By Anne Midgette
Washington Post Staff Writer
Saturday, September 25, 2010; C01
LOS ANGELES -- The latest contender for the title of Major New American Opera, Daniel Catán's "Il Postino," which opened at the Los Angeles Opera on Thursday night, is a Spanish-language work based on an Italian film by a British director. This is perfectly reasonable in an art form in which the music, not the words, is supposed to do the talking.
And the language spoken by Catán's lovely score is universal: the safely melodious terrain of international opera. It has lyrical vocal writing, lush orchestral interludes, hints of Verdi and Puccini. There's love. There's death. Add the plot of a popular (and Oscar-winning) film and throw Plácido Domingo into the mix for good measure, and you've got something with considerable crowd appeal, which brought the opening night audience to its feet.
It's certainly a rewarding role for Domingo. The 69-year-old multitasker is always on the lookout for appropriate roles in between his duties as head of the Los Angeles Opera (where this is his fourth mainstage commission) and the Washington National Opera (where his sole new commission was for the young-artist program). The exiled Chilean poet Pablo Neruda, in the opera as in Michael Radford's 1994 movie, is an aging but still-sexy artist pondering life and art and his legacy. He is world-renowned and has magnetic charisma. Sound familiar?
Domingo is more limited as an actor than Philippe Noiret, who played Neruda in the film, but he approached the 134th role of his career gamely -- even letting himself appear as an old guy, pants belted above his waist, rather than in the matinee-idol guise that Domingo is still well able to muster -- and sang with autumnal ardor about love, fatherland and poetry.
Catán gave him plenty to sing. The opera retains much of the film's dialogue while adding love music for Neruda and his wife, Matilde (Cristina Gallardo-Domas, who is Chilean, looking and sounding exquisite); a buffo-style tenor duet for Neruda and the simple postman Mario (Charles Castronovo), who gradually comes to worship him; and a couple of Neruda's poems, which make perfect arias.
The music showcased Domingo's ringing tone, tapped into an unexpected tender streak with a few high pianissimos and never carried him too far above the staff. This opera would, in fact, be destined to live forever simply as a meaty role for an aging tenor -- if only star tenors, these days, didn't tend to burn out faster than they age. Domingo, more and more, is a miraculous exception.
As a vehicle for Domingo, the opera succeeds beautifully. As an opera, it does tolerably well. Catán's strength is beautiful music (something he already showed in "Florencia en el Amazonas," which is coming to the Maryland Opera Studio in November), and he offers plenty of it here -- sometimes in odd counterpoint to the laconic words of the dialogue it's supporting. This is, of course, a Love Story -- Mario wins the heart of his Beatrice (Amanda Squitieri) through poetry -- and the opera succeeds best at traditionally operatic moments, like the full-bore, Pucciniesque wedding septet.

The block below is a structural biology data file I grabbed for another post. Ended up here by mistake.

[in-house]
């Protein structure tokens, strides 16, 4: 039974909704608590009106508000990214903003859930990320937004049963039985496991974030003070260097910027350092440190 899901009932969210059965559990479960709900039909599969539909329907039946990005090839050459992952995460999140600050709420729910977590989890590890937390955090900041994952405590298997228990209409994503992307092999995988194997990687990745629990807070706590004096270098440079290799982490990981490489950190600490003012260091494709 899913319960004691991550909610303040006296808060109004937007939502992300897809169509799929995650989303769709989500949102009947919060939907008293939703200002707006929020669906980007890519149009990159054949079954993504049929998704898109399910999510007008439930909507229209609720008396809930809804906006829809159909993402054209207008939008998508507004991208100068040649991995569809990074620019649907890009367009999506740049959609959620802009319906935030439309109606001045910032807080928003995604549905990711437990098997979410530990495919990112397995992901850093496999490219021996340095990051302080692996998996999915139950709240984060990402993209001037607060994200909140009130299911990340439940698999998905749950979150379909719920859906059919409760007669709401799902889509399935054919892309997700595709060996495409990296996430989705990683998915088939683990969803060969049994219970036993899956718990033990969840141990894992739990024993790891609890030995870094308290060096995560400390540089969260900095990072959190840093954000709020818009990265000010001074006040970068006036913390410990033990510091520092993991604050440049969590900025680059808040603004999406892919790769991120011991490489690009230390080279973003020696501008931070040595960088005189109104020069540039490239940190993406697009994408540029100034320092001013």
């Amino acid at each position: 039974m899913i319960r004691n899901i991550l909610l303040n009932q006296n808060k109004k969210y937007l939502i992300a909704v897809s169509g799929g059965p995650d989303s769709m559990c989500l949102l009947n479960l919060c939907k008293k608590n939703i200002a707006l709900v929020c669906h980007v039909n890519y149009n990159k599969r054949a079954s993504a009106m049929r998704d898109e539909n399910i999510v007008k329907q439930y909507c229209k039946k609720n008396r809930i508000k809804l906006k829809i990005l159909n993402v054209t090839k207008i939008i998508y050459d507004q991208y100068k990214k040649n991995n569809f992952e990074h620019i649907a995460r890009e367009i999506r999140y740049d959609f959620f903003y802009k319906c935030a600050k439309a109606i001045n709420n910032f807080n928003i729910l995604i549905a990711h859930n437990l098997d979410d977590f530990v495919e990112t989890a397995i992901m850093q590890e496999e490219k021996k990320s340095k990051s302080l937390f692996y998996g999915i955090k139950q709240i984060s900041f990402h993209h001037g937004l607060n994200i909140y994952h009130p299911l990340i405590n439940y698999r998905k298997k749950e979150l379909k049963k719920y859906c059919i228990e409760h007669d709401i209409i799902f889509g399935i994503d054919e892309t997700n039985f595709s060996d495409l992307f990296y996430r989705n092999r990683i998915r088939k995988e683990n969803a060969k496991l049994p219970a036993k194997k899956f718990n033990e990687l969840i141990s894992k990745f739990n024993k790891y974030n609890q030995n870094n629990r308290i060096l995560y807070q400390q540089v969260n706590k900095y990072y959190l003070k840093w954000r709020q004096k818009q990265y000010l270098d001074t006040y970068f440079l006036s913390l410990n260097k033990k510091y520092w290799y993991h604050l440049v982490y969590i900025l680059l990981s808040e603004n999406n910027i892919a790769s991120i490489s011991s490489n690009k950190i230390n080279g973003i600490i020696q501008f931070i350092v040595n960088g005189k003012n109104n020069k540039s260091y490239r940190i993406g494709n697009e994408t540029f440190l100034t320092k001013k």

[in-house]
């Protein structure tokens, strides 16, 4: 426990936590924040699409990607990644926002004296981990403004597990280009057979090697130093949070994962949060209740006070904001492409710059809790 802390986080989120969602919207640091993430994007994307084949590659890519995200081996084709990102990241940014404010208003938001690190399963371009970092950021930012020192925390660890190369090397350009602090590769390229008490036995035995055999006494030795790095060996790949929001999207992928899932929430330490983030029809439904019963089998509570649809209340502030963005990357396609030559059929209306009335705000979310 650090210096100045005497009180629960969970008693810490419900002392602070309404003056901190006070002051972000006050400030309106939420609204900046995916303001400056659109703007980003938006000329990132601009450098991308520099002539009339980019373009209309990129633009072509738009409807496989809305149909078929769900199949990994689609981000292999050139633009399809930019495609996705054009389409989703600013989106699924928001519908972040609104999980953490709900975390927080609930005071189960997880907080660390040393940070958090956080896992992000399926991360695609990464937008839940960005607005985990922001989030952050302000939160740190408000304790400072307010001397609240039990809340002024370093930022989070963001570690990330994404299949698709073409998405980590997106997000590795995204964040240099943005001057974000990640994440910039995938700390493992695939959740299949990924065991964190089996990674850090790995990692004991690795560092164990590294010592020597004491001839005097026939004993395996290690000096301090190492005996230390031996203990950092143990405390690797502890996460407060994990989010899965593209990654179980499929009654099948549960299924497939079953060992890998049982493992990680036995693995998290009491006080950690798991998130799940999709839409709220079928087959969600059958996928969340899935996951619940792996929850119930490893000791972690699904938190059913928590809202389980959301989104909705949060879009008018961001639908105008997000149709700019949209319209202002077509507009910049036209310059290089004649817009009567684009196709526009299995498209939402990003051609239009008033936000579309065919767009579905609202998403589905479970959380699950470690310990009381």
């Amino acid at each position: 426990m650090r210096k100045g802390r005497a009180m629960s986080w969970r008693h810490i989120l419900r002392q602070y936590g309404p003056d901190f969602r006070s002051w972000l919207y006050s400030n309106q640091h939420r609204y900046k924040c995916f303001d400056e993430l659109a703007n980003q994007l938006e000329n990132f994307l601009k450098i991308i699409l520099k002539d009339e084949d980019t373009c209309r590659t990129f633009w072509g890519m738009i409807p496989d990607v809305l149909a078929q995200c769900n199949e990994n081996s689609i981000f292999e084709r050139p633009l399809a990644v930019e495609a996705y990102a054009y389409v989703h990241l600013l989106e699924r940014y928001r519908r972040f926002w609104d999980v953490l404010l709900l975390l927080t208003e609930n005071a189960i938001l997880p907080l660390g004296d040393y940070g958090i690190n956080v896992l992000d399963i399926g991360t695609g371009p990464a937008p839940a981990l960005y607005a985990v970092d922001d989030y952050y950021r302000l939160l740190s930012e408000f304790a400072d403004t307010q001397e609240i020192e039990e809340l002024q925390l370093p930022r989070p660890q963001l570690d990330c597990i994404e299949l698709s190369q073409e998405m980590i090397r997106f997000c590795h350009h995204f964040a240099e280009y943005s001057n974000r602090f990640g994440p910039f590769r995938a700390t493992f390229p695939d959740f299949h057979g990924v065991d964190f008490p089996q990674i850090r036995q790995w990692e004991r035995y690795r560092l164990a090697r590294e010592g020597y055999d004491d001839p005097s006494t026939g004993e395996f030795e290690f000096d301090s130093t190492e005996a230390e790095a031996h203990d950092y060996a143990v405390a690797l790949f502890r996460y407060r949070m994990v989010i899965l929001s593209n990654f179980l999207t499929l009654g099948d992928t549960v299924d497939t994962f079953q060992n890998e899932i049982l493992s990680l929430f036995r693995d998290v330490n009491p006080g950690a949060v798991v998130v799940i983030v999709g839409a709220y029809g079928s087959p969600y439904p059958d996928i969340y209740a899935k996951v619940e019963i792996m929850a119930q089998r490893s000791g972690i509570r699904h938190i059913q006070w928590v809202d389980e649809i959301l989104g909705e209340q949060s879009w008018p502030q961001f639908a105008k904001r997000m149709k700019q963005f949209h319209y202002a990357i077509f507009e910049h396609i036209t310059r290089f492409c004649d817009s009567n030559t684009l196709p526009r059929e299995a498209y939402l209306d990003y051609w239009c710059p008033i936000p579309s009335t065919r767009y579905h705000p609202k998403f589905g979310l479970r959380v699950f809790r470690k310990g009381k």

Its weakness was a dogged fixation on the overblown. The film, for all its realism, is a kind of parable; the opera, and its Brazilian-born director Ron Daniels, often underscored its points with a certain literal-mindedness. The film focused on metaphors; the opera kept making them concrete.
When Domingo sang Neruda's famous love sonnet "Mañana XXVII," a poetic evocation of his naked beloved, he disrobed Gallardo-Domas to the waist (so much for figurative speech). Later, in Domingo and Castronovo's duet, the words beat the metaphor theme just about to death: It was the music that made the real point (about the shared excitement of an older mentor and a younger student, backed up by the contrast between Domingo's plummier sound and Castronovo's rawer, lighter one).
Literal, too, was the conducting of the estimable Grant Gershon, who led with such force that the generally respectable singers were sometimes hard to hear over the swells and falls of the music, and the little curlicues of embellishment, like rolled R's, that punctuated the score. Squitieri, an alumna of WNO's Domingo-Cafritz Young Artist Program, was a little overemphatic as Beatrice, stripped of her prototype's smoldering mystery, but had some lovely vocal moments. Nancy Fabiola Herrera was a solid anchor as her scolding aunt Donna Rosa; Vladimir Chernov had fun in the semi-comic role of Mario's boss, Giorgio.
But literalness gave rise to some fine ideas, like casting Gabriel Lautaro Osuna, a flamenco singer, as Mario's father. In the midst of the operatic voices, he stood up at his son's wedding to sing a toast in a plainspoken vernacular, with moving dignity.
My quibble with "Il Postino" would be that there weren't enough telling moments like this. The weight of the opera score crushed some of the details beneath it: The islanders descended into mere local color (an obligatory fisherman's chorus was an unnecessary interpolation); Mario and Beatrice became simply another cute opera couple. Even the tragedy at the end (no spoilers here) was morphed from the specific to the generically heroic.
Opera is large-scale, but it's also theater -- it's strengthened by depicting the particular. "Il Postino" takes refuge, too often, in generalities, poetry and lovely music. Still, there are worse things to hide in -- and worse criticisms to make than to say that Catán has written a very lovely opera. It will continue on to Paris and Vienna this season; no word on whether it will come to Washington.